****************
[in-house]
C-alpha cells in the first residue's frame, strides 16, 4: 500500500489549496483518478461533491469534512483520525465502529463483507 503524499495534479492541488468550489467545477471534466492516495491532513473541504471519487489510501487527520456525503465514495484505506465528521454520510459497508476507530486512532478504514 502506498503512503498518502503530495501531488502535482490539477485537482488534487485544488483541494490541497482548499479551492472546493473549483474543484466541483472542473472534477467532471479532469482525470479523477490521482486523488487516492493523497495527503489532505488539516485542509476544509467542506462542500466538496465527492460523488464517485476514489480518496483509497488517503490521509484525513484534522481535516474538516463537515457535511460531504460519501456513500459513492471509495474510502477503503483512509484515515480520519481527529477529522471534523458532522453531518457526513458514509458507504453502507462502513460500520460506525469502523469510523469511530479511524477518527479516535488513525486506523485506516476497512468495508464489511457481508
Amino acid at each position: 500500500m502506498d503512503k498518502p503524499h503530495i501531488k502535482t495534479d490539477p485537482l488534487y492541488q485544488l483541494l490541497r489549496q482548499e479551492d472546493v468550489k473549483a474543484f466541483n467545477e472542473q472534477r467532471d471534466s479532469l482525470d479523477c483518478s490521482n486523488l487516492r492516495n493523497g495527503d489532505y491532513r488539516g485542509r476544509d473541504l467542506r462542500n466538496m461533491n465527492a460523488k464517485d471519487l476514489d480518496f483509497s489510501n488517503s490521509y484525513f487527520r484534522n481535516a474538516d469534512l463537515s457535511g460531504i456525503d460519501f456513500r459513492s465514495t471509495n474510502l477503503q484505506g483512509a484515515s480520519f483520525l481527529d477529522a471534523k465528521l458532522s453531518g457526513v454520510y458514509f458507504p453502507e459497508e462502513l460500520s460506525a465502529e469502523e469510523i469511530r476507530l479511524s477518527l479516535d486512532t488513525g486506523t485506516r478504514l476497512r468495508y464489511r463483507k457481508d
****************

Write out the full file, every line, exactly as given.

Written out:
[in-house]
C-alpha cells in the first residue's frame, strides 16, 4: 500500500489549496483518478461533491469534512483520525465502529463483507 503524499495534479492541488468550489467545477471534466492516495491532513473541504471519487489510501487527520456525503465514495484505506465528521454520510459497508476507530486512532478504514 502506498503512503498518502503530495501531488502535482490539477485537482488534487485544488483541494490541497482548499479551492472546493473549483474543484466541483472542473472534477467532471479532469482525470479523477490521482486523488487516492493523497495527503489532505488539516485542509476544509467542506462542500466538496465527492460523488464517485476514489480518496483509497488517503490521509484525513484534522481535516474538516463537515457535511460531504460519501456513500459513492471509495474510502477503503483512509484515515480520519481527529477529522471534523458532522453531518457526513458514509458507504453502507462502513460500520460506525469502523469510523469511530479511524477518527479516535488513525486506523485506516476497512468495508464489511457481508
Amino acid at each position: 500500500m502506498d503512503k498518502p503524499h503530495i501531488k502535482t495534479d490539477p485537482l488534487y492541488q485544488l483541494l490541497r489549496q482548499e479551492d472546493v468550489k473549483a474543484f466541483n467545477e472542473q472534477r467532471d471534466s479532469l482525470d479523477c483518478s490521482n486523488l487516492r492516495n493523497g495527503d489532505y491532513r488539516g485542509r476544509d473541504l467542506r462542500n466538496m461533491n465527492a460523488k464517485d471519487l476514489d480518496f483509497s489510501n488517503s490521509y484525513f487527520r484534522n481535516a474538516d469534512l463537515s457535511g460531504i456525503d460519501f456513500r459513492s465514495t471509495n474510502l477503503q484505506g483512509a484515515s480520519f483520525l481527529d477529522a471534523k465528521l458532522s453531518g457526513v454520510y458514509f458507504p453502507e459497508e462502513l460500520s460506525a465502529e469502523e469510523i469511530r476507530l479511524s477518527l479516535d486512532t488513525g486506523t485506516r478504514l476497512r468495508y464489511r463483507k457481508d